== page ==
DECLARE @Table TABLE(
INSERT INTO @Table EXEC sp_who2
where LOGIN like ‘%xxx%’
The MOST important thing about standards is to have some, keep them and enforce them. Even if they are not the “best” standards in the world at least everything is consistent.
- stored Procedures
- files – data, log and dump
- Stored Procedure Conventions
- Change audit and description
- Use of rowcount and @@error
As a simple example
Which is easier to read
create procedure usp_SelClients @cl int -1
select Client_name, HouseNo, Housename, Street, Town, Postcode from clients join addresses on clients.addressid = addresses.addressid where Clientid=@cl
Create Procedue usp_SelCleints @ClientId int -1
clients.addressid = addresses.addressid
And that’s a small stored procedure .. what happens when you get a complicated select statement with multiple joins and conditions!
There are advantages and disadvantages of using either options, however in my opinion the advantages of permanent work tables outweigh the advantages of # tables for ETL but # tables win for TP systems
- permanent work tables are available for debugging
- permanent tables can be conditionally created – whereas temporary tables can’t
- # tables are automatically cleaned up whereas you have to manually either recreate or truncate work tables
- # tables always live in tempdb (although you can also create permanent work tables there as well)
- # tables are unique to the session so never any risk of contention
As an alternative to creating a view over multiple tables, there is also the option of using the queryout parameter in BCP to select the data for extracting (same example as used in the view usage)
bcp “select cust.CustomerId, cust.CustomerForename, cust.CustomerSurname, cust.Telephone, addr.HouseNo, addr.Street, addr.Town, addr.county, Addr.postcode From tblCustomer cust Join tblAddress addr ON Cust.AddressId = addr.AddressId” queryout cust.dat -S(local) -T -c
Obviously it’s a lot longer than using a view – but sometimes you don’t have permissions to create views so it’s a usefull alternative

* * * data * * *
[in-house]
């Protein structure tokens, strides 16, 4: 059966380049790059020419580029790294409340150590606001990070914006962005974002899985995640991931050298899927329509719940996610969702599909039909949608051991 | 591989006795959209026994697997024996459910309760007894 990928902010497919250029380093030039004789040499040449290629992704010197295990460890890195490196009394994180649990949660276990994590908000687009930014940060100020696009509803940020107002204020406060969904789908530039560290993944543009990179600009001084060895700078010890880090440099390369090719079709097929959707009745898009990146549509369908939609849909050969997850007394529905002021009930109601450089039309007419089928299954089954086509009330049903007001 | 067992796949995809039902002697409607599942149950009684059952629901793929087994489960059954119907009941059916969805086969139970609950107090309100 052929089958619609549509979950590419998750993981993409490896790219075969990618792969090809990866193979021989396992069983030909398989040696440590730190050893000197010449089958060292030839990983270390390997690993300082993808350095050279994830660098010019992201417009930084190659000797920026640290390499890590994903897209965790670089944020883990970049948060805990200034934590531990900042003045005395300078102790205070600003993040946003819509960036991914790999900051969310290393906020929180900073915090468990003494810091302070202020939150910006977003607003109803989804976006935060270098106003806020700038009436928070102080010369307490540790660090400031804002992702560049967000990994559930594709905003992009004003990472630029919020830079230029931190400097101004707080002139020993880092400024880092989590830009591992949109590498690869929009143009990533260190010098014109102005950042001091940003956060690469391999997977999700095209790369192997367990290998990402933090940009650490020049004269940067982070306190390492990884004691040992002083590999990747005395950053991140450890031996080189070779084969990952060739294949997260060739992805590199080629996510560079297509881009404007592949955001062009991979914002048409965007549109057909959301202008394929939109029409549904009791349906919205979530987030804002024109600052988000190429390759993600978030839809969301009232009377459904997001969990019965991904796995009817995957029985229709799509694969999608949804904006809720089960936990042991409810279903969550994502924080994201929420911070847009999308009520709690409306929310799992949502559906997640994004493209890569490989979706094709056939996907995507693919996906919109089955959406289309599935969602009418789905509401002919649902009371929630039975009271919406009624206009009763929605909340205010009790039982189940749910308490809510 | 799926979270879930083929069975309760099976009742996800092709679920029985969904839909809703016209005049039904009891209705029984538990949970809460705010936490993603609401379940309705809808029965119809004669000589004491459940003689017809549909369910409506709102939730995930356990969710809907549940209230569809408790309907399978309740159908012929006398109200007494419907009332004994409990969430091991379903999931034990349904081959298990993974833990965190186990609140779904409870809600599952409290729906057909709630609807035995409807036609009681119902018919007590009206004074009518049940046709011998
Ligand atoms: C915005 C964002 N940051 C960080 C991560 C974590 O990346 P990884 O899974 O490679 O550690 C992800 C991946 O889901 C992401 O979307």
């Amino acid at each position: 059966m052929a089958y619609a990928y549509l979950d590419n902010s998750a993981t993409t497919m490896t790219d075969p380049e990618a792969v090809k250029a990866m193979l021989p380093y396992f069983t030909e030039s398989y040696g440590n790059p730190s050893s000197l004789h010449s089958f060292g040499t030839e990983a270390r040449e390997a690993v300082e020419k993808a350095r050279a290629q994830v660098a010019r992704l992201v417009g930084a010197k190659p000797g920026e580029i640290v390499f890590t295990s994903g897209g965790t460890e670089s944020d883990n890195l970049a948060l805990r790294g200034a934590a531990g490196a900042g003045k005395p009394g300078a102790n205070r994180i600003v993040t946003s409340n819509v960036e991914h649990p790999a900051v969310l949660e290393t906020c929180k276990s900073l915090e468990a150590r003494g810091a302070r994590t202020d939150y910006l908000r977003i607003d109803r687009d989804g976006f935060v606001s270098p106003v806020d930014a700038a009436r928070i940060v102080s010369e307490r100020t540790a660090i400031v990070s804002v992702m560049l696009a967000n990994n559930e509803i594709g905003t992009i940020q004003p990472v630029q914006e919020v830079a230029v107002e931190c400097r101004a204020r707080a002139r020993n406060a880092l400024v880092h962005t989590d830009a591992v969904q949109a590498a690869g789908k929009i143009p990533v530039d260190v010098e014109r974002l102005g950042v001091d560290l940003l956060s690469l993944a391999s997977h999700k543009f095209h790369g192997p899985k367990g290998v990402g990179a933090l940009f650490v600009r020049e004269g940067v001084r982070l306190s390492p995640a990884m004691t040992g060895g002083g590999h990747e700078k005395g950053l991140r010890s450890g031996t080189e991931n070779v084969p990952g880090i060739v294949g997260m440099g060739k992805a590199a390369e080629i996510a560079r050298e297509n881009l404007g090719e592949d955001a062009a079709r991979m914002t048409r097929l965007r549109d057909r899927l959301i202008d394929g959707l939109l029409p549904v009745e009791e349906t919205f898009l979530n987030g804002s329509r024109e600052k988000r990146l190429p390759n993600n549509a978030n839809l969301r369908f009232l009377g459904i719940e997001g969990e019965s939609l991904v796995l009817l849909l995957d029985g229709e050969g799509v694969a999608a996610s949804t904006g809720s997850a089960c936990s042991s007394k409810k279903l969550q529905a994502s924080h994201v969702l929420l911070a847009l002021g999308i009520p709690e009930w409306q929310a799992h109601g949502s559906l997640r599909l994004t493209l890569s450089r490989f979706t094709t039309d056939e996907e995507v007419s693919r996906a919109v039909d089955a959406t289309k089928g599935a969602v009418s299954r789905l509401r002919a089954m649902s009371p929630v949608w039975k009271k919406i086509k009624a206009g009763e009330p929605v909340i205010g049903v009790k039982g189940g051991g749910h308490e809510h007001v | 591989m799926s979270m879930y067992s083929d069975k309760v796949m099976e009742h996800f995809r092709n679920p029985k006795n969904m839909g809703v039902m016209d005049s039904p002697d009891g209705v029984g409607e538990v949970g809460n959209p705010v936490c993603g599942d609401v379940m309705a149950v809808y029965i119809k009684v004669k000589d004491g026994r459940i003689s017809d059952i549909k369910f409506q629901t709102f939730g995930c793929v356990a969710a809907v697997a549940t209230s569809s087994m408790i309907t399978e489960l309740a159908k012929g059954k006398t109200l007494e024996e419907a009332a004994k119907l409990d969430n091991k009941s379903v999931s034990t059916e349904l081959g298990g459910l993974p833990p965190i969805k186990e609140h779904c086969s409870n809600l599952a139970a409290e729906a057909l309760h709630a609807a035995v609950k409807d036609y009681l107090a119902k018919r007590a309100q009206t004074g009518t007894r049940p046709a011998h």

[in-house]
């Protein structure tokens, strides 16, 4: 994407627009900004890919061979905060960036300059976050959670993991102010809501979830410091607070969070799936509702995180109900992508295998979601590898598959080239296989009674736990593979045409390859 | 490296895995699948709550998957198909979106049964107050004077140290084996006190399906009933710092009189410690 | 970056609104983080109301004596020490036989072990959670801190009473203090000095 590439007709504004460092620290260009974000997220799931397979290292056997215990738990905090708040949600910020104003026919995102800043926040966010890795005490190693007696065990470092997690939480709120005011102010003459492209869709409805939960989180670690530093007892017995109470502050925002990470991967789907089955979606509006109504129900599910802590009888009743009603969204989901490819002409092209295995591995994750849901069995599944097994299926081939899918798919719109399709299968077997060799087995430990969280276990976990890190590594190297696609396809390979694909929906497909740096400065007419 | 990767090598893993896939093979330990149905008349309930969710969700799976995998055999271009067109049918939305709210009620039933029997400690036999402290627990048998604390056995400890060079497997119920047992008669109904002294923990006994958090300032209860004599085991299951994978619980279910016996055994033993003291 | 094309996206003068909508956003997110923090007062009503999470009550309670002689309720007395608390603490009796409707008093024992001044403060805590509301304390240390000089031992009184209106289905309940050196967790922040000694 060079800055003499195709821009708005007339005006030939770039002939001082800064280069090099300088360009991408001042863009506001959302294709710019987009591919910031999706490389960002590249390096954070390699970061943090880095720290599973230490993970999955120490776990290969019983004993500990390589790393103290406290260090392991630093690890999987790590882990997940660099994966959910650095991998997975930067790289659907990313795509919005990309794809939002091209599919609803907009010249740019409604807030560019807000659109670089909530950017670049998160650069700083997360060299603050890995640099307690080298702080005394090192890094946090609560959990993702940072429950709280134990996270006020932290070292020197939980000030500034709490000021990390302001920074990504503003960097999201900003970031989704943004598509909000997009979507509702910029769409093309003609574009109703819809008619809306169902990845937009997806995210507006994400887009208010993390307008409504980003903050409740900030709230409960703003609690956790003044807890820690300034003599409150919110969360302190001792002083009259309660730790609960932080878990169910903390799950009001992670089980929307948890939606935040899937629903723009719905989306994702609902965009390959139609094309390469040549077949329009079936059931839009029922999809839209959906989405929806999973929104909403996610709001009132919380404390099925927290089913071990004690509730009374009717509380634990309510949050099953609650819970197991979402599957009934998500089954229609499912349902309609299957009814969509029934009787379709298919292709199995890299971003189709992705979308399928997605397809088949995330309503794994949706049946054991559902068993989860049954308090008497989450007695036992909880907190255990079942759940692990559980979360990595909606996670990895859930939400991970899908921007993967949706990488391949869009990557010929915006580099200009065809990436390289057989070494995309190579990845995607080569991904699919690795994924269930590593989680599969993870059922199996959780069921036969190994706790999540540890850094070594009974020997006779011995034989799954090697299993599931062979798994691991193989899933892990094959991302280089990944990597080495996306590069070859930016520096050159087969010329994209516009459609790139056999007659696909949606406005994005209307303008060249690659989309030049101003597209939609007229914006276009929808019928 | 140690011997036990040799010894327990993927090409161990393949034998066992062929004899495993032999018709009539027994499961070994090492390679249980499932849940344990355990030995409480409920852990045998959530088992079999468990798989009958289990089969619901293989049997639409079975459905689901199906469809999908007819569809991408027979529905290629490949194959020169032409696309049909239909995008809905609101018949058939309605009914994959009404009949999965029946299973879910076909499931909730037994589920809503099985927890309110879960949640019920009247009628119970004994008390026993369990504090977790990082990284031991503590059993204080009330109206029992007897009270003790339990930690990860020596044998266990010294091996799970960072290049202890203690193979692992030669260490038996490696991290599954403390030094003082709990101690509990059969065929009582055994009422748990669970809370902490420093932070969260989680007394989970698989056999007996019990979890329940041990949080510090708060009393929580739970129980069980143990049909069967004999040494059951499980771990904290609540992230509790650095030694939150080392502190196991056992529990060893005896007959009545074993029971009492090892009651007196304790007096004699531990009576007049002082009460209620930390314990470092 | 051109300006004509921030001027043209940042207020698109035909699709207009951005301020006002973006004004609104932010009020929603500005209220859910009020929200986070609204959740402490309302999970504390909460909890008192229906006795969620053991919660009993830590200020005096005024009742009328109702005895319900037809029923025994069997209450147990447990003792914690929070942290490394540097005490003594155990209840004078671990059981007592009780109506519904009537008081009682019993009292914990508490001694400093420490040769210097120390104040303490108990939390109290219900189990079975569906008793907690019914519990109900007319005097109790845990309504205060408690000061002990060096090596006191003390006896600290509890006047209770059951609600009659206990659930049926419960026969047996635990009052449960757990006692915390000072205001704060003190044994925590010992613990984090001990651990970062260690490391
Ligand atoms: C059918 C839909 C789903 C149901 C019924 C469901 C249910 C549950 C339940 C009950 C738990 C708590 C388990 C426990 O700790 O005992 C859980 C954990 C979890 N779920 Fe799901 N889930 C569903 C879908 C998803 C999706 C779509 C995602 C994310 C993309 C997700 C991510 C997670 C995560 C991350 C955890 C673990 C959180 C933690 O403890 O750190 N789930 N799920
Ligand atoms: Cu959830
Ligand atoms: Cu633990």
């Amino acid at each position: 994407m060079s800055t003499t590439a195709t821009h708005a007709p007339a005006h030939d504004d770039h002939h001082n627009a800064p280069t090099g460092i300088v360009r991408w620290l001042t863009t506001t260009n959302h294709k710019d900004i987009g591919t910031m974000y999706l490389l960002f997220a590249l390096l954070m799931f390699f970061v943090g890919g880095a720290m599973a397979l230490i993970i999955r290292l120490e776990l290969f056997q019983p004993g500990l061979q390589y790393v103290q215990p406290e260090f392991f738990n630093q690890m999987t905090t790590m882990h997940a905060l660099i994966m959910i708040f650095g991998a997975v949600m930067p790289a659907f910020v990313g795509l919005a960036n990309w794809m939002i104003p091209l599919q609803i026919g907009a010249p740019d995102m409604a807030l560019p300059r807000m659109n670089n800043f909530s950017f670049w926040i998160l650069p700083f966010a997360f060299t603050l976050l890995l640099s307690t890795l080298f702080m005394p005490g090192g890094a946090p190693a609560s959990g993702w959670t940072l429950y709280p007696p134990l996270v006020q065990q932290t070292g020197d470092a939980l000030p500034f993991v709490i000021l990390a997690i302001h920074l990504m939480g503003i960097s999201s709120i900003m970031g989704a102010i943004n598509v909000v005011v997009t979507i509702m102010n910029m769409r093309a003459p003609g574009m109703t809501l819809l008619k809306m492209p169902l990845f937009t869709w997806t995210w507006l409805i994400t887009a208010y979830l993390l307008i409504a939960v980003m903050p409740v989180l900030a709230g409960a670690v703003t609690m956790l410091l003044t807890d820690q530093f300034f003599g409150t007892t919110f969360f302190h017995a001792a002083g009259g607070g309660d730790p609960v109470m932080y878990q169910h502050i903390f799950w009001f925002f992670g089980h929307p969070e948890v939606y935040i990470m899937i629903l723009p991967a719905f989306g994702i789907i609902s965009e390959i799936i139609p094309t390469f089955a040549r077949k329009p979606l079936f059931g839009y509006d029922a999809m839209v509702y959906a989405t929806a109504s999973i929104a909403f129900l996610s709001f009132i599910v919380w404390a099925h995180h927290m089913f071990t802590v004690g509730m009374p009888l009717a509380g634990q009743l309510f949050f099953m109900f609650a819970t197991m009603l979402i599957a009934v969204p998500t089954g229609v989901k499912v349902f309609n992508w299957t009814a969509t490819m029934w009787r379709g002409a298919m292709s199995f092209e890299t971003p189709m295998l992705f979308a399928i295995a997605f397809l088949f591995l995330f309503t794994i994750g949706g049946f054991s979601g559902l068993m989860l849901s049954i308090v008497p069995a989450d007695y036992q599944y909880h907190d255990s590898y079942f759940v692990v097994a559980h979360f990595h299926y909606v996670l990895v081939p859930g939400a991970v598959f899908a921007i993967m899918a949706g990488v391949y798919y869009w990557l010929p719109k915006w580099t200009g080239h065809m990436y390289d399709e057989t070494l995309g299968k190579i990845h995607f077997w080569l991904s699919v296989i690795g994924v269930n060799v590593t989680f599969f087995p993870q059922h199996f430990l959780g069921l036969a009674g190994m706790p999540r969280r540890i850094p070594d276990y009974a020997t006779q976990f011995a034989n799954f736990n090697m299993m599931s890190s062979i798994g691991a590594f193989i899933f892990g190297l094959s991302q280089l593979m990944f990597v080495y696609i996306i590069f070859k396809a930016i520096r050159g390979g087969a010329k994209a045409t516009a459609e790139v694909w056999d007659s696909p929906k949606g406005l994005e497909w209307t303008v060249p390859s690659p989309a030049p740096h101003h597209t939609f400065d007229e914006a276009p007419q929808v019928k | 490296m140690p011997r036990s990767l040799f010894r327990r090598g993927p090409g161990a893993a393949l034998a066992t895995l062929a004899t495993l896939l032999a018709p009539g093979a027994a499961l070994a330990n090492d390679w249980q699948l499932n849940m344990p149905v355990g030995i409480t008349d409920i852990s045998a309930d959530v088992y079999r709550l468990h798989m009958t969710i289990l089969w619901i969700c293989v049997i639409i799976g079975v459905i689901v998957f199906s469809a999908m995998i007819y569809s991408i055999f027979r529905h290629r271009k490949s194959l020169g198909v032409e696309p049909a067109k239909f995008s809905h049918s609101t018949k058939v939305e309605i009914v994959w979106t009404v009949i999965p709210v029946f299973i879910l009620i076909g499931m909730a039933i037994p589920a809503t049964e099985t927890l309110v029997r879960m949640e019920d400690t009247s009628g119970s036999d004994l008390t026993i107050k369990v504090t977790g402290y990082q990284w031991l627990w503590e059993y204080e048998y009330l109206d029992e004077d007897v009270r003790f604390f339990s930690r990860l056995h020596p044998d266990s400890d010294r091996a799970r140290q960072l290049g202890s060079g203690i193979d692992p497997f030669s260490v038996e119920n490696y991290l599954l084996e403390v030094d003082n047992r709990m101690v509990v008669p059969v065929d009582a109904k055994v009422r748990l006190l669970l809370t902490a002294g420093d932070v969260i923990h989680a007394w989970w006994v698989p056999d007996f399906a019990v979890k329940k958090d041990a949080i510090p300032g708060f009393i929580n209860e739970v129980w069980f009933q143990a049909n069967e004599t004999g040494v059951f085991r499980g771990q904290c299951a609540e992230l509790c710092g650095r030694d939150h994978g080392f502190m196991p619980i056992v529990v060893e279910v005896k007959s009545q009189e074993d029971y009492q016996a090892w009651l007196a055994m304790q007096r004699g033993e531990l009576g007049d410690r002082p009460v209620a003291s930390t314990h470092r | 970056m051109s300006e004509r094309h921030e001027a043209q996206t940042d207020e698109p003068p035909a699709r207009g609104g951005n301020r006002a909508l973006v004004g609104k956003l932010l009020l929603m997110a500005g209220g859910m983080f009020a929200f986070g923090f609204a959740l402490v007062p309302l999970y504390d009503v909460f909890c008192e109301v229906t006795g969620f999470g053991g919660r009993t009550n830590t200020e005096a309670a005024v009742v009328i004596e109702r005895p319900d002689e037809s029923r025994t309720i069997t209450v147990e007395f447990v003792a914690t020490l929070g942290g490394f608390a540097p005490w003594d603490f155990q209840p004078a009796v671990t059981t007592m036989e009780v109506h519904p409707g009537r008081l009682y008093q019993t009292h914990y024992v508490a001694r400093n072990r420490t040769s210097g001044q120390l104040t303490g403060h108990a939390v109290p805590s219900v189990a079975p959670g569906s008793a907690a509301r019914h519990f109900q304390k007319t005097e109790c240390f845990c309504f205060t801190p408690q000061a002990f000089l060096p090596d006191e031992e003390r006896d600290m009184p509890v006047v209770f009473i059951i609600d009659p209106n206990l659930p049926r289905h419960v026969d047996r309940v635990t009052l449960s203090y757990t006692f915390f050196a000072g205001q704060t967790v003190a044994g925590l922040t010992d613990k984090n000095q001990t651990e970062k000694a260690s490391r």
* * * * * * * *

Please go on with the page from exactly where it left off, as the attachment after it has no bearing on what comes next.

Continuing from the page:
The easiest way of doing this is to create a view over the two tables and then bcp the content of the view out in your required format.
e.g. if you have customer details in a customer table and an address table and you want to extract the contents of the combined table in a tab delimited file
create view vw_Customer_Address as select cust.CustomerId, cust.CustomerForename, cust.CustomerSurname, cust.Telephone, addr.HouseNo, addr.Street, addr.Town, addr.county, Addr.postcode
From tblCustomer cust
Join tblAddress addr
ON Cust.AddressId = addr.AddressId
Then just bcp this table out
BCP mydb.dbo.vw_Customer_address out cust.dat -S(local) -T -c
Two ways to log jobs – both equally effective
You can either pipe the output if you are running batch (.bat) files or
In the jobs steps – advanced use the output file option.
If you have multiple job steps
First step set the overwrite option
Subsequent steps set the append option
Database dumps / log dumps
Make the database dump overwrite and then for log or differential dumps append so that you have a full job history in a single file
Don’t forget to include the logs directory in the server backup schedule!
One word of warning…Permissions – the account that SQLServerAgent is running under will need permission to create files in the log directory.
All jobs for a server should be placed in the same log directory – and don’t forget to occasionally check the contents of the log files – since that’s how you will find out about problems!